Today I was browsing the interwebs, as one does, looking, in fact, through the Culcher section of the London Observer, and I came across a book I'd never heard of.
I was reading one of those "ten best of" lists that clutter the nets. Newspapers run them because you read #10 and then you have to click again to read #9, and so forth, so each list, which would normally be a 30 second read and one click is 10 clicks and two minutes, which causes rejoicing in newspaper advertising land. All those eyeballs! No matter that there's actually only one pair and it is studiously avoiding the ads because it knows exactly where to look to avoid seeing them. (And it - well, not the pair of eyeballs, but the eyeballs' brain - has switched the sound off just in case as well.)
This particular list was The Ten Most Difficult Books to Finish and it includes of course such stalwarts as Finnegan's Wake and V. It also includes something by Will Self, and there's only one thing I want to know about Will Self, which is: How did he get his name? I can't imagine anyone naming a boy that, so I have to assume he willed it himself, which gets me in danger of falling down a rabbit hole of solipsism.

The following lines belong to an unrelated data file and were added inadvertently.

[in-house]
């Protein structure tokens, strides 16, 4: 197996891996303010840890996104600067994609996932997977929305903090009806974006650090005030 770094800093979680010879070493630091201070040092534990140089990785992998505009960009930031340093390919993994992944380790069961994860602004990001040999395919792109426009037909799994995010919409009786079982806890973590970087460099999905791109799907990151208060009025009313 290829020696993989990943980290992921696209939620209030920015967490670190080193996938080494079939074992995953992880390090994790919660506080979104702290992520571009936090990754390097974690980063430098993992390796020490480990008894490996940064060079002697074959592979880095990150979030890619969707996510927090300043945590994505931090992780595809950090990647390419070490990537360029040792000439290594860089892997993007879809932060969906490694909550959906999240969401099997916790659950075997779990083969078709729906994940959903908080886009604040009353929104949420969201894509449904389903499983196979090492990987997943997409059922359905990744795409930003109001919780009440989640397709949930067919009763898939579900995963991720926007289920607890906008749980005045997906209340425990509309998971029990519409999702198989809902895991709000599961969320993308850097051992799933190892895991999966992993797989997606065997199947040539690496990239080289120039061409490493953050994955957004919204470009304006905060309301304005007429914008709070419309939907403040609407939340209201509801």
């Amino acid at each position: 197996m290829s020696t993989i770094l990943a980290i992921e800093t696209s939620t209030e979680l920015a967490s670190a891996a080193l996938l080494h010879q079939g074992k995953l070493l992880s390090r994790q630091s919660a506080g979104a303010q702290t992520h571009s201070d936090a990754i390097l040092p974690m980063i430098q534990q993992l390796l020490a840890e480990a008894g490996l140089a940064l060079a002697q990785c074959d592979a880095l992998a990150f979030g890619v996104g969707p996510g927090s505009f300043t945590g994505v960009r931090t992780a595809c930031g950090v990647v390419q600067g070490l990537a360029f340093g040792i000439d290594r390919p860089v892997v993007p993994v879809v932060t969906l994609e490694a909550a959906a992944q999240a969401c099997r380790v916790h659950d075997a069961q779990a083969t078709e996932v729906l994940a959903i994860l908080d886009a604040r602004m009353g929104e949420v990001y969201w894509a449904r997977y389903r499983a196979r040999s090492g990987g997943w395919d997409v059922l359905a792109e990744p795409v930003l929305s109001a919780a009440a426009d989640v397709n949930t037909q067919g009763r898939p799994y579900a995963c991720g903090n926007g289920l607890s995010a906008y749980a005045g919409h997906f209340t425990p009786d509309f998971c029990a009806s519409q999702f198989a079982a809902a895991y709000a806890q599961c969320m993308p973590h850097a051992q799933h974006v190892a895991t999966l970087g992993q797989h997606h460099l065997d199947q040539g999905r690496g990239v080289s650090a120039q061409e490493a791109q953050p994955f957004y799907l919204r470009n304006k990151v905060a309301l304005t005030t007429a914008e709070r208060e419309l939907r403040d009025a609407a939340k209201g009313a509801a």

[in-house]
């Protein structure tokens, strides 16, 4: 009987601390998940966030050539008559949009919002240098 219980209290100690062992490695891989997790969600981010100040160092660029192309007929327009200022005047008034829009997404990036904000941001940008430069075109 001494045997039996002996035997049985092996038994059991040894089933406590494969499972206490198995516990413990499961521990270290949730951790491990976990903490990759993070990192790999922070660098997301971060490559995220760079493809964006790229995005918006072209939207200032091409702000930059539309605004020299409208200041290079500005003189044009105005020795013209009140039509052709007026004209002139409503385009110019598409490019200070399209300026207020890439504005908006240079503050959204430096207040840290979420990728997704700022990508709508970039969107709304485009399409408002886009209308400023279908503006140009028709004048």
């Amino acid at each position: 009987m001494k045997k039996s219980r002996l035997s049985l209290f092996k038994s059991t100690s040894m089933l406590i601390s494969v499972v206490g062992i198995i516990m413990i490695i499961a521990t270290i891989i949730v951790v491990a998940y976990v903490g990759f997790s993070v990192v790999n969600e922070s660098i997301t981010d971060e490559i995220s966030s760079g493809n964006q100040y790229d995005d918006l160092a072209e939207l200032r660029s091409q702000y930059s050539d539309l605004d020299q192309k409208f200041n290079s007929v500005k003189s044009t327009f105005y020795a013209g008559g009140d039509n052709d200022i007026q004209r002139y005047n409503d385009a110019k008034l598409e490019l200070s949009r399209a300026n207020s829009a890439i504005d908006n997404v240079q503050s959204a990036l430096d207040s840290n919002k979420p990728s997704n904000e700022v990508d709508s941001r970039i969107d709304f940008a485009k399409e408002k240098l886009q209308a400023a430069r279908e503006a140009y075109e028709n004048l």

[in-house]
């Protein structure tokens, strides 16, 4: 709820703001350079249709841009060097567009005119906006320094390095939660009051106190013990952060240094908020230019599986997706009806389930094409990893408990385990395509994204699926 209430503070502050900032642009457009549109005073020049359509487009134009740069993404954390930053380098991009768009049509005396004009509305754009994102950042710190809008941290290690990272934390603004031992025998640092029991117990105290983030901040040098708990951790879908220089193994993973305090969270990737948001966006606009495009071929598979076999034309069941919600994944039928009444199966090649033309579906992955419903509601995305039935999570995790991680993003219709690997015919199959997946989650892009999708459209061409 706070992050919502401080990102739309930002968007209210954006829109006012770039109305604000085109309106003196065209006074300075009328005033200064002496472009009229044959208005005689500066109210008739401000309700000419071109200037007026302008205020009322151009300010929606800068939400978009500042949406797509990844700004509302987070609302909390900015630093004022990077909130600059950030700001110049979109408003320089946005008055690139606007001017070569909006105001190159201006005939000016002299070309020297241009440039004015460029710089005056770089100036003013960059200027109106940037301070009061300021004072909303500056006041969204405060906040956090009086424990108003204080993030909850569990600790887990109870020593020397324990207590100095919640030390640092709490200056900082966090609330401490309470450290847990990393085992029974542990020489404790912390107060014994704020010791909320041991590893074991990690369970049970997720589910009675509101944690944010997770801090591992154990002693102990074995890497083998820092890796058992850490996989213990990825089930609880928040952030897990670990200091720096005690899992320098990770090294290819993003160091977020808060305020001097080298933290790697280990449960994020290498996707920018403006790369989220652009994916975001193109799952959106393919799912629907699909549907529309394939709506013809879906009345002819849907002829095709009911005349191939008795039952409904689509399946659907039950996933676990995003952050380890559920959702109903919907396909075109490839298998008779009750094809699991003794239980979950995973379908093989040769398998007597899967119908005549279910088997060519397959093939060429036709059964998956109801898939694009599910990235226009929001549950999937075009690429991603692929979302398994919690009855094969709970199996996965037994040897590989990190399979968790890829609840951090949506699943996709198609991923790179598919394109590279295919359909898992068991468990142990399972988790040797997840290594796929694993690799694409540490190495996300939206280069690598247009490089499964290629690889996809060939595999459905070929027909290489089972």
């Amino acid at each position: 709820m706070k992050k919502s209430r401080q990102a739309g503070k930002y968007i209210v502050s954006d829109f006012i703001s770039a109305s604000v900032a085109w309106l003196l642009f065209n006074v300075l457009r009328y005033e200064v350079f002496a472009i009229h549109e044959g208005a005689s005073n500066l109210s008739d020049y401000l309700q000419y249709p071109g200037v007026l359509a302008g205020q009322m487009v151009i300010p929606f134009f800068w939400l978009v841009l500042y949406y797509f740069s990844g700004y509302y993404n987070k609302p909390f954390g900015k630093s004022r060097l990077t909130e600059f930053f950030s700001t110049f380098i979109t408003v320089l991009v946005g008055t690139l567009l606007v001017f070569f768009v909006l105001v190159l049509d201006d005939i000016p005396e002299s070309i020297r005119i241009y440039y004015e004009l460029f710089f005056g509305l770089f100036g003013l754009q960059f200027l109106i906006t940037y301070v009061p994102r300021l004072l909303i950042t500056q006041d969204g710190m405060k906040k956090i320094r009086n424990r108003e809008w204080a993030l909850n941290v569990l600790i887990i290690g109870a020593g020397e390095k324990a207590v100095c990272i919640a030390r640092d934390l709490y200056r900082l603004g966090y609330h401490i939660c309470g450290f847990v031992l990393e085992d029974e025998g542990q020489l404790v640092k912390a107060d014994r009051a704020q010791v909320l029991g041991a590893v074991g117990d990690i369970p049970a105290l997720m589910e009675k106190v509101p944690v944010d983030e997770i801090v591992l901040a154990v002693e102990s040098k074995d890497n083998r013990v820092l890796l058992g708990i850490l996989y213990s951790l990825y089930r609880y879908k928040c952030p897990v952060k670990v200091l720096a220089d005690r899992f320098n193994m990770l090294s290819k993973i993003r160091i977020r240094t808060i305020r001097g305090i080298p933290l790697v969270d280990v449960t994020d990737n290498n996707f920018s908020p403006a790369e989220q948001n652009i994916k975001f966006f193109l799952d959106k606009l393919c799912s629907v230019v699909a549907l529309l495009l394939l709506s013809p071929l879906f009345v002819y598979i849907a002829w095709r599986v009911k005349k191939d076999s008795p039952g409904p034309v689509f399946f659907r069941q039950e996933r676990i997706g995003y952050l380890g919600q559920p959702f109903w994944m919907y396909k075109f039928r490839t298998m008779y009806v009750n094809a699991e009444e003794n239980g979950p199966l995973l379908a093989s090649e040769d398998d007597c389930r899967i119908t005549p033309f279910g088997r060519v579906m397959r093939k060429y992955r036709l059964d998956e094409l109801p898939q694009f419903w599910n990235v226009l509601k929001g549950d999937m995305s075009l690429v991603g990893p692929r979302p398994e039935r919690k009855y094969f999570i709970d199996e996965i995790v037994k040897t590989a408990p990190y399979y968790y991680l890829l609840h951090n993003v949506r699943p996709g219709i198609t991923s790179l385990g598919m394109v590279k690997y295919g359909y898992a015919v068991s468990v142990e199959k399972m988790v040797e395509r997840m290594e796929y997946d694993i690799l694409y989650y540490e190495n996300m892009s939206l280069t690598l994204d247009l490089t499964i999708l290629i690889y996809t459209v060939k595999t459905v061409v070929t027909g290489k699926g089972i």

Anyway, one of the books on there was Very Difficult To Finish Indeed, and I'd also never heard of it. It is Alphabetical Africa by Walter Abish and here is what it says about it:
If you can't quite read it, here it is in text:
Alphabetical Africa by Walter AbishI can see why someone might want to write it, but why would anyone want to read it? At best would be like putting out a record of someone's five finger exercises and expecting rave reviews. At worst, the very concept leads me to a better understanding of where Pol Pot was coming from.
Abish, one of America’s contemporary greats, is best known for How German is It, which was preceded by this strange and demanding avant garde experiment whose prose is restricted by a pseudo-alliterative rule: the first chapter contains only words starting with the letter a, the second chapter only words starting with a or b, etc. Each subsequent chapter adds the next letter in the alphabet to the set of allowable word beginnings. In the second half of the book, the process is reversed. Thus, z words disappear in chapter 28, y in chapter 29, etc...